Such will be the rhetoric.
As I’ve written several times farmers have no friends in Parliament. I’d now broaden that to suggest the provinces don’t have friends there either.
First there was the opportunistic and cynical manipulation of the Christchurch tragedy in the form of gun laws. The provinces were ignored by all political parties. That the gun laws are a shower from a gung-ho and gullible minister in the form of Stuart Nash is one thing. That all parties slavishly went along with the rhetoric proves without any shadow of doubt the trendy Auckland voter has far more pull with all parties than the provinces do.
That was followed by the zero carbon legislation. Despite promises to the contrary National and New Zealand First went meekly along with it. Again, they obviously consider the Auckland liberal vote more important than the provinces.
The problem with zero carbon and a lot of other legislation is the massive financial obligation put on the provinces, compounded by the one-size-fits-all philosophy of every political party.
My issue with the zero carbon legislation is it is pure feel-good and won’t actually achieve anything. It’s a bit like having a wee in a wetsuit.
It’s even worse than that. We had National bombastically telling us how they weren’t going to vote for the legislation unless changes were made and when the crunch came they meekly turned their little toes up.
So, neither Labour nor National have demonstrated any real support for farming and the provinces and NZ First successfully shot itself in the foot with Shane Jones’ arrogant redneck comment which he just couldn’t leave alone.
Redneck is an offensive term meaning, according to my dictionary, uneducated white farm workers.
It will cost NZ First dearly in the provinces.
In NZ politics the centre rules. It certainly appears the centre is anti-farmer.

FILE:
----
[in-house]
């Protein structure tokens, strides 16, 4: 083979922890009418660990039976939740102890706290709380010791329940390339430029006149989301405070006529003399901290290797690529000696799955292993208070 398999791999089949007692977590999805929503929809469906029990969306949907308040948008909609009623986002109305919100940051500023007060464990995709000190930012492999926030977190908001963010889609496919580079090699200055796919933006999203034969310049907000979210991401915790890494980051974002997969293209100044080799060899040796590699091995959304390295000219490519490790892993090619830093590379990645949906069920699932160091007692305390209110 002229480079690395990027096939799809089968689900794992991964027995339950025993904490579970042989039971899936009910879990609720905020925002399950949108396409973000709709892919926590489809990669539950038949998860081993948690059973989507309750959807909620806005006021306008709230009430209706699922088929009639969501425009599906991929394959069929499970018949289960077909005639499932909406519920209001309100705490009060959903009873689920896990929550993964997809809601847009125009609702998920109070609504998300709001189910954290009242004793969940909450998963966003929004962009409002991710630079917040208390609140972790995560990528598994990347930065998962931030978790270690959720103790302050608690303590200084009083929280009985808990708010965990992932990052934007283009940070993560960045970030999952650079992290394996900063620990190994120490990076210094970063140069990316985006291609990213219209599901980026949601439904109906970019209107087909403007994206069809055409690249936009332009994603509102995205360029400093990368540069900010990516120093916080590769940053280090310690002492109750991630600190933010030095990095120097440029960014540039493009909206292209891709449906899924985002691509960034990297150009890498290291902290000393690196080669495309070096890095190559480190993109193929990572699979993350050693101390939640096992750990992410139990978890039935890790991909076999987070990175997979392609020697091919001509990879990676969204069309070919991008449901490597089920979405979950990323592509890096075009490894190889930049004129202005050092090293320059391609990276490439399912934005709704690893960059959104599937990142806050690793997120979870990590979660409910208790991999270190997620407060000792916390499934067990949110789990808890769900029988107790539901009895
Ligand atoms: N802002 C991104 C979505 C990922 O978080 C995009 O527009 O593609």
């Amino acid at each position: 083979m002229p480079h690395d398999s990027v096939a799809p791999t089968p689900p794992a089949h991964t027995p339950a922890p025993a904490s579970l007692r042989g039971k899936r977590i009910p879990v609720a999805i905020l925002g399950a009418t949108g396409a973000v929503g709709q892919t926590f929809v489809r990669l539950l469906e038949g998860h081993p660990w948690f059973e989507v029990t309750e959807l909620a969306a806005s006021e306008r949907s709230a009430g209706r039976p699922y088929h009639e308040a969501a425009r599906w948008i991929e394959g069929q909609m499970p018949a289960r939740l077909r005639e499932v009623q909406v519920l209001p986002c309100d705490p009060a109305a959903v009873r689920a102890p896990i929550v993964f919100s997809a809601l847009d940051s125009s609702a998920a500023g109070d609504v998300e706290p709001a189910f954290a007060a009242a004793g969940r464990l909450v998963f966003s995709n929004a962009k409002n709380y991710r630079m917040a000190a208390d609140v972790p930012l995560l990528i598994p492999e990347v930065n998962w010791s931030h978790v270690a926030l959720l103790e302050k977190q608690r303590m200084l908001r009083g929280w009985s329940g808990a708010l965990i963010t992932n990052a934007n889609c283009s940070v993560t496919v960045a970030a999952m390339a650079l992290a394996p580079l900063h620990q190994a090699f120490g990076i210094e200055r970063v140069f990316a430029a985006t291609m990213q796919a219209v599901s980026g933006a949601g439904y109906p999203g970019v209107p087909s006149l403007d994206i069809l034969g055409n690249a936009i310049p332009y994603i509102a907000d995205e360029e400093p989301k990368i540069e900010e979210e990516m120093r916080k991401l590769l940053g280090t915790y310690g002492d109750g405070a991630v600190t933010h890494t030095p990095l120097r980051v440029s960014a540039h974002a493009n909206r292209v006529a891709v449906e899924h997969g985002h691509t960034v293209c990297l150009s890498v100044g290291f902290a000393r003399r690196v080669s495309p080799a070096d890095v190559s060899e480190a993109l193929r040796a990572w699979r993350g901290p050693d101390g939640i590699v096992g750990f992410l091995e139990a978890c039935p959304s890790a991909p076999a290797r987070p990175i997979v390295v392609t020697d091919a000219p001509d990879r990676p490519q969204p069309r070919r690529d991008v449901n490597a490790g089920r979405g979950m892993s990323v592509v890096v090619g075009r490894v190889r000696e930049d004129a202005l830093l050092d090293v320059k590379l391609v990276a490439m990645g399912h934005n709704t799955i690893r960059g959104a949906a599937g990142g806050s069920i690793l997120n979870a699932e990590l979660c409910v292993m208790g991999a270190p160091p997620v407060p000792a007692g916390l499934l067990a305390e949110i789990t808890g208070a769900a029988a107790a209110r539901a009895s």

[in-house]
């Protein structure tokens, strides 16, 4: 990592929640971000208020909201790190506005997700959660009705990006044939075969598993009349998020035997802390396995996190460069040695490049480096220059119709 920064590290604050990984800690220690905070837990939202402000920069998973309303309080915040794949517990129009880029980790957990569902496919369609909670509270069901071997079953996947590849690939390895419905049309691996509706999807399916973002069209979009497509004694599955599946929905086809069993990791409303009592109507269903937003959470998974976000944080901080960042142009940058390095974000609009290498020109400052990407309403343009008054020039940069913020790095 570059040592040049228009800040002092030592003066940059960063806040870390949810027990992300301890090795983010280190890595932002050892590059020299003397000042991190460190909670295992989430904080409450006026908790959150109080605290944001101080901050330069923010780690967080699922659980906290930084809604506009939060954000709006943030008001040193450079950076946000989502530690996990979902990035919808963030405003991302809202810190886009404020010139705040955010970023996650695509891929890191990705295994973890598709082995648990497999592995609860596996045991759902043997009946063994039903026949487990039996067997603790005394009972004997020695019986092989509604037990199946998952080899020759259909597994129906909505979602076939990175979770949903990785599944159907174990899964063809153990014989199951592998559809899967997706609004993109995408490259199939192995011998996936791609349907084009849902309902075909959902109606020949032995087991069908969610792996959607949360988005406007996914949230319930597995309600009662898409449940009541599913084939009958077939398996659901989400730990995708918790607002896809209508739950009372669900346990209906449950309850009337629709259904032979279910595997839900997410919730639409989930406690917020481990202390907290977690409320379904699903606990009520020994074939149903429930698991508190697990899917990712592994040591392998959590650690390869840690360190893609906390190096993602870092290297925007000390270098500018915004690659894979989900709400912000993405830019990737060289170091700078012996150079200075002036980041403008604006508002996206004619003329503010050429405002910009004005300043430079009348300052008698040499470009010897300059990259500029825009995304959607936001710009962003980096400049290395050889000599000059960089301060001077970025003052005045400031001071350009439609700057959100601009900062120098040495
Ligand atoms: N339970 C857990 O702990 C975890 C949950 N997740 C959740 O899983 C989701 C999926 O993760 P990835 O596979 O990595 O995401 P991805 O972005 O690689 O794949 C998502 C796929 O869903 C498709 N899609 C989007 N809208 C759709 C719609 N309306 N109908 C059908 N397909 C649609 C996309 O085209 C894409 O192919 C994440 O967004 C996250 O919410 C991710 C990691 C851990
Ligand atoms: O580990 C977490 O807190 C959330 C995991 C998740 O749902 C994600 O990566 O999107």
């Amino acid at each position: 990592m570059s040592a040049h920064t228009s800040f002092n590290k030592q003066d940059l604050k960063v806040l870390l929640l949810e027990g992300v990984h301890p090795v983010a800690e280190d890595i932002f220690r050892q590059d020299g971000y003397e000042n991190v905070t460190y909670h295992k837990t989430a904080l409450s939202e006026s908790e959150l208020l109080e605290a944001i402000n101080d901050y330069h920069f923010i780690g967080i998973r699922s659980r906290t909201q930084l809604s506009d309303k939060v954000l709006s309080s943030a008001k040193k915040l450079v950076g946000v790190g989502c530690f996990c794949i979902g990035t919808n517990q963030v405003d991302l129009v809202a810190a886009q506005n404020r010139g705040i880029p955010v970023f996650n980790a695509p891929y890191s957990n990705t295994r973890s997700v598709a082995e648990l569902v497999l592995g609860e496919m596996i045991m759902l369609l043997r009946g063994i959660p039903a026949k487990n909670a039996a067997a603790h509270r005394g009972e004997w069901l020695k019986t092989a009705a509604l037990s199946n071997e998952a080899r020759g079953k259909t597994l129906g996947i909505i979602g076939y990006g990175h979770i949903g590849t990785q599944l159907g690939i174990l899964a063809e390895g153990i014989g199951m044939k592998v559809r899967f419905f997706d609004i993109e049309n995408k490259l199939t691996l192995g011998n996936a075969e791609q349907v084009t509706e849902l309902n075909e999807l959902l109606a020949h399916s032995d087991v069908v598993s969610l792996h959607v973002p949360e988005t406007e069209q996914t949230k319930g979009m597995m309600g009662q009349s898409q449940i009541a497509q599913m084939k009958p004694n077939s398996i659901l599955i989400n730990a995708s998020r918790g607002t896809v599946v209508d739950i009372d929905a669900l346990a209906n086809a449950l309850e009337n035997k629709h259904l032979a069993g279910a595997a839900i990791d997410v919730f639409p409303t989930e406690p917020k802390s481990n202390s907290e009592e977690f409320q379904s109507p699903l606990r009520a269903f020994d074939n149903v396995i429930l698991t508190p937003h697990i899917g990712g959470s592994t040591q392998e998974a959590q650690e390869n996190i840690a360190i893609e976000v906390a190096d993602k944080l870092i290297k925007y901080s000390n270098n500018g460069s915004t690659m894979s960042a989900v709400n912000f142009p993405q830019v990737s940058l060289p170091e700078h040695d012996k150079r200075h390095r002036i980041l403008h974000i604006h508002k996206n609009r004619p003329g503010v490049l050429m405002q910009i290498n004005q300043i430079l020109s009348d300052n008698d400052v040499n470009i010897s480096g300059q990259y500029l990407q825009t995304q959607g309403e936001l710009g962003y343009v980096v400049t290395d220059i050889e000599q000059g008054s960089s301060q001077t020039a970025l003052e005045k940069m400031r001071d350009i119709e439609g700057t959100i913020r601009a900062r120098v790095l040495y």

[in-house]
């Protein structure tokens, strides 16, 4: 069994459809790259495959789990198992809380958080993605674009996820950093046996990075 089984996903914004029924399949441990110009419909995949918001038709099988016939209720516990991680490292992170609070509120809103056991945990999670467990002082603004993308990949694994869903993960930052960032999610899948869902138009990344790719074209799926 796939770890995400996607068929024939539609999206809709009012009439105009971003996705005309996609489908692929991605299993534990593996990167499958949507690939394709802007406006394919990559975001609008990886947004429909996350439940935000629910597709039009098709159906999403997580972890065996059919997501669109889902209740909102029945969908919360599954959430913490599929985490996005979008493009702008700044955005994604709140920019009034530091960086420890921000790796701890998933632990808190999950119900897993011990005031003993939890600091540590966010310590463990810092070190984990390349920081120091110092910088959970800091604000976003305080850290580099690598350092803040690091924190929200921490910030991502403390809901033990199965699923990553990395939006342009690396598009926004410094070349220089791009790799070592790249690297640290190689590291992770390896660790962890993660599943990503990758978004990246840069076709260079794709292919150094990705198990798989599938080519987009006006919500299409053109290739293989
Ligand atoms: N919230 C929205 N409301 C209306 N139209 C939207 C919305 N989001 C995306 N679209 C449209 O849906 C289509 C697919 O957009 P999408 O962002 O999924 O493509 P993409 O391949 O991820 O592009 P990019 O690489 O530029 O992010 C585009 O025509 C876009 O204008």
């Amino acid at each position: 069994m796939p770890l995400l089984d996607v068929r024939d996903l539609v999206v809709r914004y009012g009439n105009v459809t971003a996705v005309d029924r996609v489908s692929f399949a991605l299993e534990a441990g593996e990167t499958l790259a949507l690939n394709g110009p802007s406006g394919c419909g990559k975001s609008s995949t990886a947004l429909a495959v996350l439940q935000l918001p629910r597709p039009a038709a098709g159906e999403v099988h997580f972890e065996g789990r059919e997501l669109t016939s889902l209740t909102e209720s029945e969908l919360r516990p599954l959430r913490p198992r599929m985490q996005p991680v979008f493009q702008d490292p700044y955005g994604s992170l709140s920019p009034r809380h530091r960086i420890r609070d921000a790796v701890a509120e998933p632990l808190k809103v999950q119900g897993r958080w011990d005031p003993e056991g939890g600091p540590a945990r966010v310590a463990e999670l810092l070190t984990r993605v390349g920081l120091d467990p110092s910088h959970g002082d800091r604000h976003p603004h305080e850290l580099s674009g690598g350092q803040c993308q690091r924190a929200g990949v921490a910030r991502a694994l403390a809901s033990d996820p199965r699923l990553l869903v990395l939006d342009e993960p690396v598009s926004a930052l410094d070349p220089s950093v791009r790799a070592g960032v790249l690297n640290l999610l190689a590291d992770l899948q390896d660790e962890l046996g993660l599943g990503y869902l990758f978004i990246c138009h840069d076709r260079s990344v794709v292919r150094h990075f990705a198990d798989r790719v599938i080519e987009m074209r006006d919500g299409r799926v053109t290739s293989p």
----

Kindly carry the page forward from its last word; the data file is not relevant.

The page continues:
So what’s the answer?
I’ve heard a lot of murmurings lately about starting a farmers’ political party with the sole aim of representing farmers’ interests. No-one does that now.
It has been tried in the past and been a dismal failure but conditions have changed. In addition, the thought of having someone, anyone in Parliament putting the farmers’ views has massive appeal.
The problem is there aren’t enough farmers to either take an electorate seat or get to the 5%.
It needs to be a provincial party with a narrow range of well-thought-out policies relevant to the provinces.
National and Labour are courting the Auckland vote with indecent alacrity. Having policies countering that would have wide appeal.
It isn’t going to be easy. For a start you need strong, popular leadership and feet on the ground. We do have leaders in the provinces. Fifty Shades of Green started in Masterton and developed a national profile in an extremely short time. The leadership qualities in that group are impressive and I’m talking just Masterton.
Look at the great leaders we have at the top of Federated Farmers.
In addition to leadership you need money and resources and lots of both.
I believe the crisis in the provinces has become so great that getting the right amount of both is achievable.
Also, if I was running it, and I have no intention of doing so, I’d talk to National.
After all, they’ve no friends or possible coalition partners other than Act, which has shown itself over several elections as a waste of rations.
If National was strategic, and I remain unconvinced it is, it would be in its interest to give a safe National provincial seat to the Provincial Party.
You could also appeal to townies other than the Auckland liberal elite. As recent research has shown the majority of urban Kiwis support farmers.
It would mean National could concentrate on the mainstream city support knowing they would have a counter voice in government. They would also have a potential coalition partner. If they were strategic, that is.
The challenge would be to have an independent provincial party and not a National elite.
I’ve been told the new batch of legislation will have a greater fiscal effect on farming than the draconian reforms of the 1980s.
It will mean farming in some areas will become uneconomic.
The only way to counter that will be to have a provincial voice in Parliament.
Our future depends on it and to use a political quote from last election – Let’s do this.
As this is my last column for the year, all the best for the festive season and thanks for your support. I appreciate your emails whether you agree with me or not. 2020 looks to be a rocky ride for farming – collectively let’s keep on top.